Premier Philippe Couillard was rushed away by police after a disruption during a vigil for the victims of the Orlando mass shooting in Montreal’s gay village on Thursday evening.

Federal Heritage Minister Melanie Joly was also quickly removed from the scene. Esteban Torres, a member of activist group Pink Bloc and a speaker at the event, was caught on camera swinging his arm in Couillard's direction towards the end of the vigil in a surprise outburst.

According to police, Couillard was unharmed.The 20-year-old was charged with assault with a weapon and causing a disturbance.

On Friday, he appeared in court to plead not guilty and was released on $500 bail. He was given a long list of conditions as part of his bond, including a ban on communicating with the premier and anyone else involved with a political party. He was also told he cannot be involved with the Pink Bloc until his case is closed.

If convicted, Torres could face 18 months in prison.

Torres spoke to CTV Montreal earlier in the evening and said he was showing solidarity with those killed in Orlando. 

"There was a lot of people of colour that were killed over there, and for me it's really important to stand up and say 'hey, these are people of colour that are being attacked by hate," said Torres.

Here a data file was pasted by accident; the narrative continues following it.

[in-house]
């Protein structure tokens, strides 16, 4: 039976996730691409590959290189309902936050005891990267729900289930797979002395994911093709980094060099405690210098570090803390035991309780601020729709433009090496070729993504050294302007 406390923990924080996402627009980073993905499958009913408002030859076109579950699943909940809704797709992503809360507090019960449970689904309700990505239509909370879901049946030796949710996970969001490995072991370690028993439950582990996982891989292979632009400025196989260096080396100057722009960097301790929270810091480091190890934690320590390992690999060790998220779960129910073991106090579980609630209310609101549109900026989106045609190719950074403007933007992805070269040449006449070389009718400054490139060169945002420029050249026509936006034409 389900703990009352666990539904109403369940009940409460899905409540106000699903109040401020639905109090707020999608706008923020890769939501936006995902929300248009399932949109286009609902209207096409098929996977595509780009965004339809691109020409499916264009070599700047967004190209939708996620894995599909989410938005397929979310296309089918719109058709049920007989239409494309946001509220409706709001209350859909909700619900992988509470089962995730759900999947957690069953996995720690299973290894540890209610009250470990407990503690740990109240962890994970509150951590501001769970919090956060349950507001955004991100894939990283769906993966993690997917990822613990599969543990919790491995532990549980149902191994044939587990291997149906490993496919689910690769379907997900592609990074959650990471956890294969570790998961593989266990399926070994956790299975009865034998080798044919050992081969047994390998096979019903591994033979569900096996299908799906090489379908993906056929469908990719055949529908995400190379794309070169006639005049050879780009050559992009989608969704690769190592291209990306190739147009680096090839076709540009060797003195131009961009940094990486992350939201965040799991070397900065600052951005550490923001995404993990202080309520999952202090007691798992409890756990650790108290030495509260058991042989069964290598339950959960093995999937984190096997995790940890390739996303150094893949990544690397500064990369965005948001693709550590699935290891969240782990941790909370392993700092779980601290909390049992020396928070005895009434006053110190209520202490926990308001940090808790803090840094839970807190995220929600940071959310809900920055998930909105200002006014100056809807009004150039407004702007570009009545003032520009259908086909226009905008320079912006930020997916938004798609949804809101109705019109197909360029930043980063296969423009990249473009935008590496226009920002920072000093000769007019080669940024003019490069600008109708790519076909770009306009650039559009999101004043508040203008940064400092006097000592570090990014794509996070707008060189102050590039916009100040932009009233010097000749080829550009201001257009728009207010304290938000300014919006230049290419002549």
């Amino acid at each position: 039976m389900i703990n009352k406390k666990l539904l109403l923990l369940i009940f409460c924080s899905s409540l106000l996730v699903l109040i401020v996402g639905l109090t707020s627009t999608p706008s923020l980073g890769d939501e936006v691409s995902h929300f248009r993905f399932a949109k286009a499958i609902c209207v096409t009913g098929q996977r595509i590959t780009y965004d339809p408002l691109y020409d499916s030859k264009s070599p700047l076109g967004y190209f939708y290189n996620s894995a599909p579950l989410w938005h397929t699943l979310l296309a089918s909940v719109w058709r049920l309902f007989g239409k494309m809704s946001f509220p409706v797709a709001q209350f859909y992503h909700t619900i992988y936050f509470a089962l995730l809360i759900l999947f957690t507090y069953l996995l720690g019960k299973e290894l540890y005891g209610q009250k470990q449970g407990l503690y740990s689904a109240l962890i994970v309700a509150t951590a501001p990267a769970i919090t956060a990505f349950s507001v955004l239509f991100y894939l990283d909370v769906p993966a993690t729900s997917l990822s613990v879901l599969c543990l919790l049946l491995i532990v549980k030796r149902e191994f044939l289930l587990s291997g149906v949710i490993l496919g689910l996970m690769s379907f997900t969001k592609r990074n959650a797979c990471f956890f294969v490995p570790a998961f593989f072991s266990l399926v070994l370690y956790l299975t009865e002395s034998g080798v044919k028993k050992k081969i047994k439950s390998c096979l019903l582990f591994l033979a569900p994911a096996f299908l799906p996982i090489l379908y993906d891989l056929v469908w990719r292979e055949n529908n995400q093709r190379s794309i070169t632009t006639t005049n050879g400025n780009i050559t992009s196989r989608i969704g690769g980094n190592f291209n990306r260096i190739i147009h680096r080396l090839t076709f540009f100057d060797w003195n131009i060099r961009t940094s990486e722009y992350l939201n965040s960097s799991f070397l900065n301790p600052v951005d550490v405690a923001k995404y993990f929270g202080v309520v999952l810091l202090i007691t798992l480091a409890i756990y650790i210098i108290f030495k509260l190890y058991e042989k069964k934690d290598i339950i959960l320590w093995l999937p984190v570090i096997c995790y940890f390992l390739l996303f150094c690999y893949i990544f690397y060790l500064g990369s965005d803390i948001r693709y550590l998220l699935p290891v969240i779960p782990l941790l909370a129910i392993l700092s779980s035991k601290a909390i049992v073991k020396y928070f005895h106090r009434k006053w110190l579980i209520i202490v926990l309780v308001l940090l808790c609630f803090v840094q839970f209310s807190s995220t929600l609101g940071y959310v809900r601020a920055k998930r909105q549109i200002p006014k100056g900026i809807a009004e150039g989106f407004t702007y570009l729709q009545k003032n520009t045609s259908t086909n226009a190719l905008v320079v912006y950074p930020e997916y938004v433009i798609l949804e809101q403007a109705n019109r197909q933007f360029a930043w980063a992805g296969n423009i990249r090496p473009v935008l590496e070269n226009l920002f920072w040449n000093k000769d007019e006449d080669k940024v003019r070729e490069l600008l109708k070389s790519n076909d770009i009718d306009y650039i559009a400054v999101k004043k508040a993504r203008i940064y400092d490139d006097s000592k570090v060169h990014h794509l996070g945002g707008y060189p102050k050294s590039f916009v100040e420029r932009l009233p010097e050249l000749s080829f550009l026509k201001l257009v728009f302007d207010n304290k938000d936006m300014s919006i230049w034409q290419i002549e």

"It's not only homophobia that played a part in this, but I also think it's racism. It's both that are connected." 

Torres's colleague Jess Noriega-Lessard said she wasn't sure if she was "for the act or against it."

"The reason why I figure he did that is because Pink Bloc is aware there's a lot of cops around, cameras around and the people invited, politicians and stuff, take too much space," when talking about minority groups like LGBTQ," she added.

Montreal Pride Vice-President Jean-Sebastien Boudreault said he was "shocked and ashamed" by the incident. He said his organization, which co-organized the event, has been in contact with Couillard's office and that they understood Montreal Pride had nothing to do with Torres's actions. He described Pink Bloc as a left-wing organization whose members had promised to behave themselves and who were included in the spirit of inclusion.

"The idea was not to switch the focus," said Boudreault. "We have to reply to violence with love."

The incident marred what had been a peaceful commemoration of the tragic events in Orlando, during which the names of the 49 people killed at gay nightclub Pulse were read aloud.

Boudreault said the main idea of the vigil was to bring together people from all kinds of communities in solidarity against homophobica, transphobia, racism, sexism and Islamophobia.

"We all say in one voice that this needs to stop, all violence, not just against the LGBT community, but all sorts of violence needs to stop," he said.